Jonny Brownlee talks Beijing, 70.3 and his tough 2018
From toils at the Commonwealth Games to tears in Leeds, it’s largely been a season to forget for Jonny Brownlee in 2018.
But the affable Brownlee has been on reliably-good form here at the Beijing International Triathlon in China, mixing with the locals at tourist sites around the city and with the healthy pro contingent vying for some of the healthy prize purse.
We’ve been lucky enough to spend time with Jonny and the pro field in Beijing ahead of our races in the Chinese capital on Sunday 23 September, where the younger Brownlee will join Alistair in a non-drafting challenge on the bike course in a strong pro field of 30 and 220 will be bringing up the rear as part of the 2,000-strong age-group field.
220: So you’re on the Scott Plasma tri bike tomorrow.
Jonny: I last raced on a tri bike back at Abu Dhabi International in 2014, and I’ve put it in the cupboard since then. I since got a new bike sponsor in Scott Bikes and I got it out before the Gold Coast race. I’ve only ridden it eight or nine times as I’ve been concentrating on the World Tri Series.
But here we are, and I’m feeling a lot more comfortable on it than I thought I would. The first time on it I felt really good and I’ve enjoyed riding it. I tell myself that it’s pedalling, strength and power and, if you can do that on a road bike you can do that one a TT bike. But I haven’t made it easy on myself in this field, with one of the strongest non-drafting fields I’ve seen in a long time.
We’ve done a tour of the 40km course and it’s going to be a technical one out there.
I’d actually much prefer a technical, up and down course that a pure flat and straight one. That’s where I’ll struggle against the strong TT guys like [American non-drafting specialist] Cameron Dye as they can put down their power.
How much have you done in terms of TT bike positioning and wind tunnel analysis?
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Absolutely nothing. My focus was the Grand Final, and that didn’t go as planned, but when I take non-drafting racing more seriously than that’s something I certainly do with the help of Scott bikes. But so far I did it all myself and with the help of [fellow Brit pro] Mark Buckingham. I was in my garage and Bucko came and took some videos of me.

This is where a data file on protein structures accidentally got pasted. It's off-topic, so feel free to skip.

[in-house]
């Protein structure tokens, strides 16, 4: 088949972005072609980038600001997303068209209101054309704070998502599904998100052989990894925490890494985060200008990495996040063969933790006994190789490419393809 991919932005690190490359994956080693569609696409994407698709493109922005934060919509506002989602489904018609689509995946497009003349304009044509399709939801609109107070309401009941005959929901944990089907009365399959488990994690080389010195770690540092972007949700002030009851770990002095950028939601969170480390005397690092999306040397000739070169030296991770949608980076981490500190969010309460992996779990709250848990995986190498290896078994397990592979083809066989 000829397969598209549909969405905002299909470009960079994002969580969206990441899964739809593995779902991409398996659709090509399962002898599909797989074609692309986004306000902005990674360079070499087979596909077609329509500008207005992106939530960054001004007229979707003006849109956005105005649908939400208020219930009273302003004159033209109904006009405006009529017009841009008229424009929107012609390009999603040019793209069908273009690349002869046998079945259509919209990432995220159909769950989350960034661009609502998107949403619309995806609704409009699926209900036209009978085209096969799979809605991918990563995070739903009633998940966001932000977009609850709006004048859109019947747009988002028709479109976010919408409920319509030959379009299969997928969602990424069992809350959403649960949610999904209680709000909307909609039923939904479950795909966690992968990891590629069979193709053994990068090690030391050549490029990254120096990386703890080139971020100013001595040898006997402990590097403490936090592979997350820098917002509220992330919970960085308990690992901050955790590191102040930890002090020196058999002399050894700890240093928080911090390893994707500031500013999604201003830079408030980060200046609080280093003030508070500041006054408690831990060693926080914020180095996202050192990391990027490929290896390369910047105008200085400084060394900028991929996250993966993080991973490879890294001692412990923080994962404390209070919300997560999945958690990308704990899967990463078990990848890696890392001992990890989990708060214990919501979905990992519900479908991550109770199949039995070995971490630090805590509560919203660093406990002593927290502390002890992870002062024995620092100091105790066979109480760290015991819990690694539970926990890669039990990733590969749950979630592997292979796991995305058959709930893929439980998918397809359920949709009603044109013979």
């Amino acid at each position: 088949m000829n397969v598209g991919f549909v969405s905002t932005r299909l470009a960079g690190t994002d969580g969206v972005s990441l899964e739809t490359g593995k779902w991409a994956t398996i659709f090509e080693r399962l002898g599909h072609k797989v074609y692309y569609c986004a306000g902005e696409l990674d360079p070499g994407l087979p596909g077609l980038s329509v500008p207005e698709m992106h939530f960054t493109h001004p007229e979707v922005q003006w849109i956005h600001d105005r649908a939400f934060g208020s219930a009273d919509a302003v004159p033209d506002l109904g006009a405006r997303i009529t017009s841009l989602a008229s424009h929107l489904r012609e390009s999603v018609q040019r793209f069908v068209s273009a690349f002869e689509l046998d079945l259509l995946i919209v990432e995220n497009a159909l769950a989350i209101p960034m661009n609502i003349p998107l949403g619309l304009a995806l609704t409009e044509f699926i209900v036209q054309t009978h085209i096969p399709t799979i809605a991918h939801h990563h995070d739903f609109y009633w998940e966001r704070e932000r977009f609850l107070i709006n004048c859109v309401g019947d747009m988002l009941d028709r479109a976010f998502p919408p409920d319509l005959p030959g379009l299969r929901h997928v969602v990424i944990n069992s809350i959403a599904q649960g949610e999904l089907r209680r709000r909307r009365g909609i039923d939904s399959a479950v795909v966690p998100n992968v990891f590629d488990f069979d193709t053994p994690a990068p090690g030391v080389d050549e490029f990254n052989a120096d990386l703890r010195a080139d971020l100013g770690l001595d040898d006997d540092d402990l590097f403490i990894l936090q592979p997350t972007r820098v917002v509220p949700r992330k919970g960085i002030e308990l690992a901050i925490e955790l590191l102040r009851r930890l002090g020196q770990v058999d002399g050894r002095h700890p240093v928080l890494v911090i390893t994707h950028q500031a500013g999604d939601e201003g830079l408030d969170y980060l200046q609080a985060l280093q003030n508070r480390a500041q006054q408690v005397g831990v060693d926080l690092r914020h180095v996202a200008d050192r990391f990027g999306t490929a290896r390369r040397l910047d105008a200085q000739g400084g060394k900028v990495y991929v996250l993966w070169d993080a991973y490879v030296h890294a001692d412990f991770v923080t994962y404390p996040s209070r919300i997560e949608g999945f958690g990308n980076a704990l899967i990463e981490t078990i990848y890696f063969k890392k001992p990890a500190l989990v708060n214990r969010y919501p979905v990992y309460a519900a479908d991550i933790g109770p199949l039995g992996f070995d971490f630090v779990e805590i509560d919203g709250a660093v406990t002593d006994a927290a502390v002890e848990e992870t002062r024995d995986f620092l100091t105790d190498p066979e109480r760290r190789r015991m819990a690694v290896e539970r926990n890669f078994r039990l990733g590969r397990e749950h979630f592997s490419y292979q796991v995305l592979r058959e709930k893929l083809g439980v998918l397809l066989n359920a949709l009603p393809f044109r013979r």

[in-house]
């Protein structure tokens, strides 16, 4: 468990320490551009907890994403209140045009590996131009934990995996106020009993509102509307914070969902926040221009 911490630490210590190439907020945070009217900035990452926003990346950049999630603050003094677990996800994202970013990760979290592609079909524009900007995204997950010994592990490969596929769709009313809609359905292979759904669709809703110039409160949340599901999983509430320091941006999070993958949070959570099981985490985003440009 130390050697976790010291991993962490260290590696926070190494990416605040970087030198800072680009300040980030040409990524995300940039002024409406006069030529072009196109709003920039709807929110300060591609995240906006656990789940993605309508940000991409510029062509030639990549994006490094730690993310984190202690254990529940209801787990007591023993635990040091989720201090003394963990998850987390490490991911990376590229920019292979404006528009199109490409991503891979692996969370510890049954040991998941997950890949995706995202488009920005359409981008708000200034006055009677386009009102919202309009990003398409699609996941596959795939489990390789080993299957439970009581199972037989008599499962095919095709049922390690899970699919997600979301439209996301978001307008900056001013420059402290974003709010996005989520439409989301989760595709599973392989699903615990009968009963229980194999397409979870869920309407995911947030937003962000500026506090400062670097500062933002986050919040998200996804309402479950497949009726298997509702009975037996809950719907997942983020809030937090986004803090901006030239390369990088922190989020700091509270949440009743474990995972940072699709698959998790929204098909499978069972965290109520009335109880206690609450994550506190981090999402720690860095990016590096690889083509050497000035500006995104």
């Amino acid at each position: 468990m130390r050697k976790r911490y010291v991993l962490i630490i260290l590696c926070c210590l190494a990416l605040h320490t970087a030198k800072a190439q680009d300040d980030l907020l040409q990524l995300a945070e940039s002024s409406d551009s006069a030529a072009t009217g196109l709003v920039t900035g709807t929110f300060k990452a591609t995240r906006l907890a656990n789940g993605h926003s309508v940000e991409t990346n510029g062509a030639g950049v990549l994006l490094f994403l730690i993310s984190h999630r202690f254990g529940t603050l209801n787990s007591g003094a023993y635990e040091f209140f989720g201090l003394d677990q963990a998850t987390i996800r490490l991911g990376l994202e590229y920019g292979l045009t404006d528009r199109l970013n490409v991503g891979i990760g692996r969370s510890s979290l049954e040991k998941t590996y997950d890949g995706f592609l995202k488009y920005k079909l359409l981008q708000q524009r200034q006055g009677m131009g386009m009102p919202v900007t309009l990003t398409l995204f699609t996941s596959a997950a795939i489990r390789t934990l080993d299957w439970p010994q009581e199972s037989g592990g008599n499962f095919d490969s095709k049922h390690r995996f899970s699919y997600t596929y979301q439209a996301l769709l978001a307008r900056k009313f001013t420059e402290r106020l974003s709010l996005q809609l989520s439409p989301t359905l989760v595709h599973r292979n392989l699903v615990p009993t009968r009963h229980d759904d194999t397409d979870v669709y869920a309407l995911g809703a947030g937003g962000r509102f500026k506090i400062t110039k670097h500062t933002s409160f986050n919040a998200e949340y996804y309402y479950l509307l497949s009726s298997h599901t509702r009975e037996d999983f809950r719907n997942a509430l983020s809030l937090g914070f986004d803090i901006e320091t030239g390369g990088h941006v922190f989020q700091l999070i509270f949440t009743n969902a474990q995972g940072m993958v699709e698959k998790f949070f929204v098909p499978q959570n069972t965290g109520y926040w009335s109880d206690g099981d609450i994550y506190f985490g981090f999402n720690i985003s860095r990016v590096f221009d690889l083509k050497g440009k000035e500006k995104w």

From the outside it seems to have been a tough season for you, starting with missing the top five at the Commonwealth Games. How do you assess it?
It’s been the worst season of my career. I made a lot of mistakes and have had some bad luck along the way. I’m not used to getting ready for a race as early as the Commonwealth Games in April. I’ve a tried and tested way of peaking for August, so this year was different for me. I panicked and tried to train too hard before April and then got a stress response in my femur and that meant six weeks off from running.
And then there was your emotional DNF in Leeds in June.
I went home and set the reset button for Leeds and was feeling really good before that, until I got sick from a stomach bug before the race. Going into the race I didn’t feel quite right, but athletes are the best people in the world at lying to themselves. I quickly realised I wasn’t fine in the race and was on an IV drip as soon as it finished. I’m hoping to get all my bad luck out of the way in 2018.
What’s left for you in 2018?
Positively I want to rescue my season here in Beijing and my remaining races at the Super League Triathlon races in Jersey and hopefully Malta and Mallorca. The Super League events are great fun and a different challenge.
Is it hard to stay motivated going back to the ITU World Tri Series when you’ve had races such as Beijing and the Super League?
I’ve been to the same races and places for many years now with the ITU WTS. I still enjoy it and it’s still real top-end racing and hugely competitive. My main goal over the next couple of years is to go to Tokyo and get an Olympic medal. And I have to do the ITU racing to achieve that. After that I’ll be ready for a change.
Meaning you’ll follow Alistair into Ironman 70.3?